Many community advocates and government agencies are doing their best to make this happen on the Anacostia River here in Washington, but these groups don’t necessarily have an agreement about what the river corridor should become. There is no explicit shared sense of how the many individual projects along the river will collectively create an experience greater than the sum of its parts: there is no “vision” for the Anacostia River corridor.
If you haven’t already heard: 2018 is the “Year of the Anacostia.”
What began as a conversation between a few organizations (the Anacostia Waterfront Trust, the National Park Service, the Anacostia Watershed Society and the 11th Street Bridge Park) has grown into a collaborative effort between over 70 different public, private and nonprofit entities.
These groups joined together to create “a yearlong invitation to honor history, celebrate progress, and enjoy the Anacostia River and its surroundings while envisioning an inspiring future.” And it has been a big success.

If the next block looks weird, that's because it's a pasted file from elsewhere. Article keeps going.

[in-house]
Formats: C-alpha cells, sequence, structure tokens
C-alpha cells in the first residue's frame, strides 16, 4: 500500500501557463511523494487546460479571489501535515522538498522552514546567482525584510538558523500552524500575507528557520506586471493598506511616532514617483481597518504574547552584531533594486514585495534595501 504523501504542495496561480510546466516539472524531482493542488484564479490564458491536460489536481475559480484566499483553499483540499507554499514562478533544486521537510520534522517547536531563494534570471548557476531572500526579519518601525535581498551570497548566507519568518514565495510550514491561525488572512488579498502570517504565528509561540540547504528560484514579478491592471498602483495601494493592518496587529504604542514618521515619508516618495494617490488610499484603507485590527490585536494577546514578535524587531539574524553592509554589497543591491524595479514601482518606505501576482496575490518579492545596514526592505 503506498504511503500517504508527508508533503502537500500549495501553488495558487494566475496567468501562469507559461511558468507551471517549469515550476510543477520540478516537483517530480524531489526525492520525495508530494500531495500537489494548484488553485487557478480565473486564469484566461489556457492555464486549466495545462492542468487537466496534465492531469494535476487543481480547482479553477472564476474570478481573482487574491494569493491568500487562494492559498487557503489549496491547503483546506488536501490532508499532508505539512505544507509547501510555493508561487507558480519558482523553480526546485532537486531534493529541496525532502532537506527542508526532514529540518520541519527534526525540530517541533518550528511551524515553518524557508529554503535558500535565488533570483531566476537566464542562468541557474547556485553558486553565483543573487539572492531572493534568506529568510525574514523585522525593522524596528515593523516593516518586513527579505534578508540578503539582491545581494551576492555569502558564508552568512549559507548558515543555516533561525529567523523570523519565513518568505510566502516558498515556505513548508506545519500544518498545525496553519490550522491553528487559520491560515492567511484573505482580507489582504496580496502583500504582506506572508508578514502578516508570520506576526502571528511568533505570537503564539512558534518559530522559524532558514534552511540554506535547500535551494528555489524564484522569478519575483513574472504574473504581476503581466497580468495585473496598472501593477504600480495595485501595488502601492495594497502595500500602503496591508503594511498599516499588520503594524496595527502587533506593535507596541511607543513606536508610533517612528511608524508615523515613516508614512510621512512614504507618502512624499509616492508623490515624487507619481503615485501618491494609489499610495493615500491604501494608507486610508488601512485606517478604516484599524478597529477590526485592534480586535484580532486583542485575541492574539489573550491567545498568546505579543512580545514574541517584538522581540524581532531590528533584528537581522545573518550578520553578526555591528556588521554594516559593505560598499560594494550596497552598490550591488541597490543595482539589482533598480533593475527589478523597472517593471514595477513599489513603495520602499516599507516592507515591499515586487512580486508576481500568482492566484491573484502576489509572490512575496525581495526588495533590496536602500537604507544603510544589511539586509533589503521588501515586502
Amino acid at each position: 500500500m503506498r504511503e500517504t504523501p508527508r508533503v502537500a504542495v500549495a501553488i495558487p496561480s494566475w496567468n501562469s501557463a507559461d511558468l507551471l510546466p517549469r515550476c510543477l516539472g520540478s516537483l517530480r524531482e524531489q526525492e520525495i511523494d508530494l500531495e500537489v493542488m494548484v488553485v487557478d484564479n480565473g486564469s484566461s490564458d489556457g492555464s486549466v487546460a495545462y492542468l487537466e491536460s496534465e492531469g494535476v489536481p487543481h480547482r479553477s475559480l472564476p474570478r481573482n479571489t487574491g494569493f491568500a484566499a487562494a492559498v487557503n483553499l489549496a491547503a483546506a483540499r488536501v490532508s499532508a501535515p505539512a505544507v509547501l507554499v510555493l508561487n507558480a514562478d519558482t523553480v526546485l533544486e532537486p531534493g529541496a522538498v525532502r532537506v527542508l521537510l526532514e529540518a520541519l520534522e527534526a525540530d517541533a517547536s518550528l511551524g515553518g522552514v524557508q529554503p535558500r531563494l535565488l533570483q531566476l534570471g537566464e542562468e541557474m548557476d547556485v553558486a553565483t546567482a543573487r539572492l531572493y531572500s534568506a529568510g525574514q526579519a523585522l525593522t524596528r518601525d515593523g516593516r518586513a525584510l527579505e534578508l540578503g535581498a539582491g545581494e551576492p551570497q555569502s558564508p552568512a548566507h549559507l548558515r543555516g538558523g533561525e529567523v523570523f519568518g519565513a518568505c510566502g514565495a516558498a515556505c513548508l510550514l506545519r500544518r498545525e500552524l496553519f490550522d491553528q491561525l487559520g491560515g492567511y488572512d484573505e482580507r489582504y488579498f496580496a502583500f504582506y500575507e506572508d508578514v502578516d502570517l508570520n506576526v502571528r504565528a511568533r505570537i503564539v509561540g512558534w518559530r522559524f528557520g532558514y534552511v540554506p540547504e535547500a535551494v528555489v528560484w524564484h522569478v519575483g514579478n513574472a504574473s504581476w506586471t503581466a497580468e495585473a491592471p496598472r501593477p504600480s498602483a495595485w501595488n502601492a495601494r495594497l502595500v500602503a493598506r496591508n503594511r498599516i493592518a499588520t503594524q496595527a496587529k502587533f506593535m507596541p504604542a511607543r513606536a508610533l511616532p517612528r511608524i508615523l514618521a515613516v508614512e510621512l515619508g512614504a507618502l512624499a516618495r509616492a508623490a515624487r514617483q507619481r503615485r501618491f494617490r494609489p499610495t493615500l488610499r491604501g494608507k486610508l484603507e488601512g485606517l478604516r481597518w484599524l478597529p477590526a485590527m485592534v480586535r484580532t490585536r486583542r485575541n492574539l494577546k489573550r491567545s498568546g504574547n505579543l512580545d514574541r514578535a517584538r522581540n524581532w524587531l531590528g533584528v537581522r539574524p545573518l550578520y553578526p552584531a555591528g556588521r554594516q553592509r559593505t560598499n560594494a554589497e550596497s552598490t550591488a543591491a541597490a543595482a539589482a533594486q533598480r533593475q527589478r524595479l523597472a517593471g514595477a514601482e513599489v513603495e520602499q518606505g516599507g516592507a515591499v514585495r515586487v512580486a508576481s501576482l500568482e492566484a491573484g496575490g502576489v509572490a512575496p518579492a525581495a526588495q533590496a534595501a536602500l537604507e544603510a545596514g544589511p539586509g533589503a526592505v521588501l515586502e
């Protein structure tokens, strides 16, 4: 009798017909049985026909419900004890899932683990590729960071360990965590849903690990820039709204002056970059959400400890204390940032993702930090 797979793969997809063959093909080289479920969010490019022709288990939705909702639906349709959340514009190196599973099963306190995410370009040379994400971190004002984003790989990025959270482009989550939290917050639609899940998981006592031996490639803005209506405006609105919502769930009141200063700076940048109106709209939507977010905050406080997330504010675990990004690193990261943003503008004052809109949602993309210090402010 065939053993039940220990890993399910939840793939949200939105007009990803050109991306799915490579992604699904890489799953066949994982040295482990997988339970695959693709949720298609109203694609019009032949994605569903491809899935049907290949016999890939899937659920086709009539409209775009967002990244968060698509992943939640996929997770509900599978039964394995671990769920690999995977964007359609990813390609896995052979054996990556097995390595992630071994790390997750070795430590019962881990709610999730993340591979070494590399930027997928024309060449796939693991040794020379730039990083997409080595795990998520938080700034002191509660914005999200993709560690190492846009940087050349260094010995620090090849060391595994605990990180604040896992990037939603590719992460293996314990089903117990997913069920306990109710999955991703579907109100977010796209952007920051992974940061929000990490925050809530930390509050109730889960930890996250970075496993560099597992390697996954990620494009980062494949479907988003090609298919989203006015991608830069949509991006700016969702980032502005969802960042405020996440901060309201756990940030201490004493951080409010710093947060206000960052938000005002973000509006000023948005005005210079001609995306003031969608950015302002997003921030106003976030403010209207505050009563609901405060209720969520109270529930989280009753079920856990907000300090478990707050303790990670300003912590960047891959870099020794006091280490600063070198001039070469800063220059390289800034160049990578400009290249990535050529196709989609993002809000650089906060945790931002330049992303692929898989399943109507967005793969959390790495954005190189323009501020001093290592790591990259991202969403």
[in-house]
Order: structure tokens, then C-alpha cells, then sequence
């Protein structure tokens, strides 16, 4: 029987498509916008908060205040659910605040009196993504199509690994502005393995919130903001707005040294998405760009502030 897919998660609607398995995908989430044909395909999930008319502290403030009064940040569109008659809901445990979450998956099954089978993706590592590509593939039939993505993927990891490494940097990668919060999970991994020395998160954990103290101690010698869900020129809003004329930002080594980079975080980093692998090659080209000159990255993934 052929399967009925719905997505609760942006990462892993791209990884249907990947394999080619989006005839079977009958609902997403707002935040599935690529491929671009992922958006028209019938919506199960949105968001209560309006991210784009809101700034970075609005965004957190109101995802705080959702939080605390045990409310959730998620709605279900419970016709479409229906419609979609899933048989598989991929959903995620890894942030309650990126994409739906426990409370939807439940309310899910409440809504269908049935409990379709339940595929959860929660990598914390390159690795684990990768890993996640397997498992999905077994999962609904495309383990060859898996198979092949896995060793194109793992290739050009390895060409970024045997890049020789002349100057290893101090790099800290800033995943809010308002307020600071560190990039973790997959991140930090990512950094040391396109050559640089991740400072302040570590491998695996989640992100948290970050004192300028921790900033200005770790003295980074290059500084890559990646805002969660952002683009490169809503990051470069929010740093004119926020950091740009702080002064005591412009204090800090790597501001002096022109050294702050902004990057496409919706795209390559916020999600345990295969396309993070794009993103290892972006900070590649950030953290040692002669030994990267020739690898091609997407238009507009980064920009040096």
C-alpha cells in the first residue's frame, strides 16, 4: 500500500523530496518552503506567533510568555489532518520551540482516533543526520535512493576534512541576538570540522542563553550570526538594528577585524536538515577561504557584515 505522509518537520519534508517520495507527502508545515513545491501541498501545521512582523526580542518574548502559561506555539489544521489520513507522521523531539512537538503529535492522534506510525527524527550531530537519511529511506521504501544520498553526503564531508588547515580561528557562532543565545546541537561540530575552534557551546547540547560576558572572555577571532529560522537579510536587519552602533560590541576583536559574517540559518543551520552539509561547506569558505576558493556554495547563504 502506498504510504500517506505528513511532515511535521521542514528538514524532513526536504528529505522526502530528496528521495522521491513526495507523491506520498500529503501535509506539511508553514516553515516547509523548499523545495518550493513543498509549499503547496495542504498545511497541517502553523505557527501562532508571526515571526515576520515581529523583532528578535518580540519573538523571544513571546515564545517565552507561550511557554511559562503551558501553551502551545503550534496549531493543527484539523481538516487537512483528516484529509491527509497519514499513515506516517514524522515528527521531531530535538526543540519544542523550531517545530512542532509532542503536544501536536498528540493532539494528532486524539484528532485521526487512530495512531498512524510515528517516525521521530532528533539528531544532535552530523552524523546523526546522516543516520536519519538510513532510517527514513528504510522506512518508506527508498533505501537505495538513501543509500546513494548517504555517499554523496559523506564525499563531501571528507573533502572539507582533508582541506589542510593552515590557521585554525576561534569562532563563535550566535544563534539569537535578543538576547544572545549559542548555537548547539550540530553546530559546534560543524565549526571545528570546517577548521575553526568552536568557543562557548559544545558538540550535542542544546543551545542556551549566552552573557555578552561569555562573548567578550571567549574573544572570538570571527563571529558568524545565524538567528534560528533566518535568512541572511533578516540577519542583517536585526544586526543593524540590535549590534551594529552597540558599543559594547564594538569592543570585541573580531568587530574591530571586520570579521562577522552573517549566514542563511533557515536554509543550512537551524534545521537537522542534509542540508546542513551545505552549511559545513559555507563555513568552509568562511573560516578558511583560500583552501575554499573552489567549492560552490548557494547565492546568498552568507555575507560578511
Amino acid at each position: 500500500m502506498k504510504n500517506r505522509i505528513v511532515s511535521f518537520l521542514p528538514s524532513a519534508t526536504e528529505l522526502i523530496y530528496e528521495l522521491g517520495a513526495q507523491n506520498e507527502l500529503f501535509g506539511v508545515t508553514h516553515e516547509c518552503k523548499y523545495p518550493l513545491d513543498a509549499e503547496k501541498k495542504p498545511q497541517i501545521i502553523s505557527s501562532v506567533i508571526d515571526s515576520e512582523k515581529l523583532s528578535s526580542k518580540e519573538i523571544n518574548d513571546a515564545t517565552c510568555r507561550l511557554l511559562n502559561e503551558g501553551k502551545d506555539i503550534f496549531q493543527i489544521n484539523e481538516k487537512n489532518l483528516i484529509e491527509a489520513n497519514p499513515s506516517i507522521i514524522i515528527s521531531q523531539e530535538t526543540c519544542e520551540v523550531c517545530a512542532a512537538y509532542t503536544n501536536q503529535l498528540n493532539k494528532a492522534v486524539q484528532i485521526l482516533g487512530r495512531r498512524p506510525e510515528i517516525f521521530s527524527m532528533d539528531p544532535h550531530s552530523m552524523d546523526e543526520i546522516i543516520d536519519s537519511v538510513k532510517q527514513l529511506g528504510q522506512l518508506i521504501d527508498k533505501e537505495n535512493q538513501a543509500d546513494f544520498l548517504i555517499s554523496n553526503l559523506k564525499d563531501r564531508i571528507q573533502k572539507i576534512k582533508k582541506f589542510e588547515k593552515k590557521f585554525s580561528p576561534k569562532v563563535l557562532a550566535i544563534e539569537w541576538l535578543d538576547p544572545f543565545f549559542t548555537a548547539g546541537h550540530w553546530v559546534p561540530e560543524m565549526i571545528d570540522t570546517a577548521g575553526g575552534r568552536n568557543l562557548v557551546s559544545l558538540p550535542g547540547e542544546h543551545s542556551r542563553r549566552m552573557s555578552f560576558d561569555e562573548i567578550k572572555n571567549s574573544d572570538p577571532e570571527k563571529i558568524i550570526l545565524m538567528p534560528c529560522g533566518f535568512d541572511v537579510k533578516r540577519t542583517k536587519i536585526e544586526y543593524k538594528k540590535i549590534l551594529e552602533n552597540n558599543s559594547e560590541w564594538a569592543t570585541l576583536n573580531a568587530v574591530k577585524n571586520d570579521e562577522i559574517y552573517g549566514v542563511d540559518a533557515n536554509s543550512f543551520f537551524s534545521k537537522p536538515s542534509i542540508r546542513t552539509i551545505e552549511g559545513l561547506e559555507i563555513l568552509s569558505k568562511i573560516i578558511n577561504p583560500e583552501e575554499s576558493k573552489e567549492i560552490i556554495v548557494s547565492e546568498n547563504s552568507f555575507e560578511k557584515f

On May 30, 2018, the Anacostia Waterfront Trust partnered with Resilient DC and the Urban Waters Federal Partnership to host a one-day conference and ideas forum titled “Equity, Resilience & the Anacostia River Corridor.” The purpose of this event was to convene experts, leaders and practitioners in park programming and urban planning to share experiences and best practices in building equitable and resilient urban waterfronts.
As Ambassador with the Anacostia River Urban Waters Federal Partnership, I recently hosted a conversation alongside Jonathan Goodell of the Alice Ferguson Foundation about mapping efforts in the Anacostia River watershed. There are many groups in the watershed who currently use mapping platforms or manage geographic data, and this event was an opportunity to share information with each other and identify possible ways to work together. Below is a summary of the conversation, organized by topic area with links to online maps included. If you would like to share links to additional maps or datasets, or join the conversation about mapping, please contact me.